Problem Link :

Practice Contest

Author: Amrutansu Garanaik , Abhishek Patnaik
Tester: Keshow Sablaka, Amit Das
Editorialist: Amrutansu Garanaik , Amit Kumar Sahu

Difficulty :


Pre-requisites :


Problem :

The problem asked for finding the number of digits in x! where x is an integer input.


If you know logarithm, then you can observe that
   log (10) = 1;
   log (100) = 2;
   log(1000) = 3;
where base of logarithm is 10.
From this we can see that, for all x,
   if x>=10 && x<100 , the result is greater than or equal to 1 but less than 2.
   if x>=100 && x<1000 , the result is greater than or equal to 2 but less than 3.
   if x>=1000 && x<10000 , the result is greater than or equal to 3 but less than 4.
and so on.
So typecasting the log(x) to integer gives one less than the number of digits in x.
So, log(x)+1 is the number of digits in x in decimal form.

N.B. This observation can be extended to any base. For integer x, log(x) base 2 gives number of
digits in x in its binary form. Similarly, log(x) base 3 gives number of digits in ternary form.

Now coming to the problem at hand, the result we need is log(x!)+1. Now, we can compute x! and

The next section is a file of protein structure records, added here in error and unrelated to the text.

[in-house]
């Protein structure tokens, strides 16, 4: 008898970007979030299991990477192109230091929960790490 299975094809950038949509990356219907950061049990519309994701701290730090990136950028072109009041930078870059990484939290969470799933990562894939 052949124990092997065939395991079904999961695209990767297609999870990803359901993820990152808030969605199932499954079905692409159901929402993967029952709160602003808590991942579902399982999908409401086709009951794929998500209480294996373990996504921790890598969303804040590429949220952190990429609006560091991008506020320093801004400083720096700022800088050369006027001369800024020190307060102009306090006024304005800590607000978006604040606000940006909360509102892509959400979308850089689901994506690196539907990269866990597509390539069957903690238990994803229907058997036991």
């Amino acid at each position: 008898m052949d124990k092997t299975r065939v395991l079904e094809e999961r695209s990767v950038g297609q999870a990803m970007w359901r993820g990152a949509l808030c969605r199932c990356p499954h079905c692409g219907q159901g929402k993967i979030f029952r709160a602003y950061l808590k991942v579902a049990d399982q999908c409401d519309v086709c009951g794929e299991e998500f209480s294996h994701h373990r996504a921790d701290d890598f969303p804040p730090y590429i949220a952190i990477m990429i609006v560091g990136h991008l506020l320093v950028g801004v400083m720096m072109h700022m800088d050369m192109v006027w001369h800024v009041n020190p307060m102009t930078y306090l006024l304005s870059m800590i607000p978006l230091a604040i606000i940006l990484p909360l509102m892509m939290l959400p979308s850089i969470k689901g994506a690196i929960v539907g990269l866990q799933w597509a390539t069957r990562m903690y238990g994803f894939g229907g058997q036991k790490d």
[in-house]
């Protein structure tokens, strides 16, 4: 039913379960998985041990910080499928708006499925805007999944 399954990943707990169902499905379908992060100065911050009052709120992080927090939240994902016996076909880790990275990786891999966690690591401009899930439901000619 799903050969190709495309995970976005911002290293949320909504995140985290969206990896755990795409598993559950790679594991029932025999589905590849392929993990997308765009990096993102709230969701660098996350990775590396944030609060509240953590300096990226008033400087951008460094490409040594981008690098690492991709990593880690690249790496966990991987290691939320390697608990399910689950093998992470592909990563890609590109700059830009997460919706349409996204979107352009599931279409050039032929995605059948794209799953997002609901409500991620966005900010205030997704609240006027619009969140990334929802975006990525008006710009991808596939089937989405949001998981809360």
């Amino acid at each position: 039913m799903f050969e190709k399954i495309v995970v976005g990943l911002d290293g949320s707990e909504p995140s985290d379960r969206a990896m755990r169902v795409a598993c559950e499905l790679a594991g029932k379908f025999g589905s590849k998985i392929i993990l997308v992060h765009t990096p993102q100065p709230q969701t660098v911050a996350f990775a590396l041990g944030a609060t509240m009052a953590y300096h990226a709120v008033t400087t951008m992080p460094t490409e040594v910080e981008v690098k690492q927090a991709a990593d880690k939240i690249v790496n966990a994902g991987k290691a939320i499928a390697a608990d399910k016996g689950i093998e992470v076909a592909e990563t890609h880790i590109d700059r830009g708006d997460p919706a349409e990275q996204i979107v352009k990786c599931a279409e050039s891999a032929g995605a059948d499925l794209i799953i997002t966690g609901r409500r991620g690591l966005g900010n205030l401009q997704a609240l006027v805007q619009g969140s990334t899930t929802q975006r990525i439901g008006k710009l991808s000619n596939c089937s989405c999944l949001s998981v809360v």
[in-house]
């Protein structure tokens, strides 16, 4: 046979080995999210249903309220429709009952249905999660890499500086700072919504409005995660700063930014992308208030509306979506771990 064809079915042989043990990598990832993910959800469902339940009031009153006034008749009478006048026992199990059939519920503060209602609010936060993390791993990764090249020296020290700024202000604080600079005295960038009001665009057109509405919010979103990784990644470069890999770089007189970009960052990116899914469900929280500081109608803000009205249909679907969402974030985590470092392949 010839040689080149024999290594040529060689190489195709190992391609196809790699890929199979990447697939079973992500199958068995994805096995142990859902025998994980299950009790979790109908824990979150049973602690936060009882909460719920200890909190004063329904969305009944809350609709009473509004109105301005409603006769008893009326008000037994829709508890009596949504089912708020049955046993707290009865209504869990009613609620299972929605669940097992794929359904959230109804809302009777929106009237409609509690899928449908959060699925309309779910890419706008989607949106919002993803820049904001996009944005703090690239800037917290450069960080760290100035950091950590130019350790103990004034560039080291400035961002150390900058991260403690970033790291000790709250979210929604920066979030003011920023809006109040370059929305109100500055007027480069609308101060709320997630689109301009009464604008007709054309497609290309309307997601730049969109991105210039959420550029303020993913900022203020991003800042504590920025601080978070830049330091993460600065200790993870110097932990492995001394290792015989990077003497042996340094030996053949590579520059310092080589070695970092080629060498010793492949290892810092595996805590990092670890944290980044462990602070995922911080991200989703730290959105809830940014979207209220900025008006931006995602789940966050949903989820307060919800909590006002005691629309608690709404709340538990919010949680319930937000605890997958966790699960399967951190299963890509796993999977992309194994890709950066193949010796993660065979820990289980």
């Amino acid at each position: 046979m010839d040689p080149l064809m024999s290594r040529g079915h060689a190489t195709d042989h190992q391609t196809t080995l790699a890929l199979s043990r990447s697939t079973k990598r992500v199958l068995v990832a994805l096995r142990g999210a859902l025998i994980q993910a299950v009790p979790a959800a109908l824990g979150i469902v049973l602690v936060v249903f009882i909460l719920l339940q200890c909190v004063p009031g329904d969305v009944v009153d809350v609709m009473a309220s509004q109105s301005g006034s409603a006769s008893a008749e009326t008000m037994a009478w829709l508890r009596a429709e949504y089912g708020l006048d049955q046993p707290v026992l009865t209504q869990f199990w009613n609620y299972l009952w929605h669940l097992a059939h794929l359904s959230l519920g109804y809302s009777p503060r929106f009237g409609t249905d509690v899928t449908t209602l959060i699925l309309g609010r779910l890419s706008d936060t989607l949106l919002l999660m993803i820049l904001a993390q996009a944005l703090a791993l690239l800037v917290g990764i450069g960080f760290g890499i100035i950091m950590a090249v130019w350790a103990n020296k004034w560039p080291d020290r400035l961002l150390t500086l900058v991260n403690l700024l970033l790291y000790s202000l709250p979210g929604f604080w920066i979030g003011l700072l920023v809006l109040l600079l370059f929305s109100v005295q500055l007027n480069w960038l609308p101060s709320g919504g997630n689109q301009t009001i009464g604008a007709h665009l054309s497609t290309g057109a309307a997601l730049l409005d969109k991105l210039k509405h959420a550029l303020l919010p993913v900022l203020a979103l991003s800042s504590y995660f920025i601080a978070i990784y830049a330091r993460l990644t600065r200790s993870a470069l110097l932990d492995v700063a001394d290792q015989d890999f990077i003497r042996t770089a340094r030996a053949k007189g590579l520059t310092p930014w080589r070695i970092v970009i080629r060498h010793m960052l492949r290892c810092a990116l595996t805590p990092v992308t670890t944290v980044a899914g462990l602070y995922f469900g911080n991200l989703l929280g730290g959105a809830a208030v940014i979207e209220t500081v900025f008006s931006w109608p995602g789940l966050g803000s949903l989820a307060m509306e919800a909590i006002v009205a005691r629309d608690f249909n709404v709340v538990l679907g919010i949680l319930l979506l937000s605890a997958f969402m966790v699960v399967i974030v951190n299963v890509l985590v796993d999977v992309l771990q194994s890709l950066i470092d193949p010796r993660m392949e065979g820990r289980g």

count the number of digits in it or apply log(x!)+1 to the resulting factorial. But this approach is very slow and will take a lot of time even in todays modern computers (If you are curious about how long a bruteforce approach will take, just try it).
We can use this property of logarithm here,
   log(ab) = log (a) + log (b);
   so, log(x!) = log(x) + log(x-1) + … +log(3) + log(2) + log(1);
Now the calculation won’t overflow and won’t take too much time to compute. Again, if we do this
calculation for every input, the number of calculations will be huge as well. So we can precompute the results and find the result for each number upto 1000000 and store it in an array, we can answer each query in O(1) time.
Don’t forget, we are adding the logarithms, not their typecasted values. We are typecasing only
when storing the value in array. Also, use long double to avoid floating point errors, if any. Take a look at setter’s solution to clarify any doubts.
N.B. If you solve it using any other methods, please share it in the comments.

Setter's solution:

Can be found here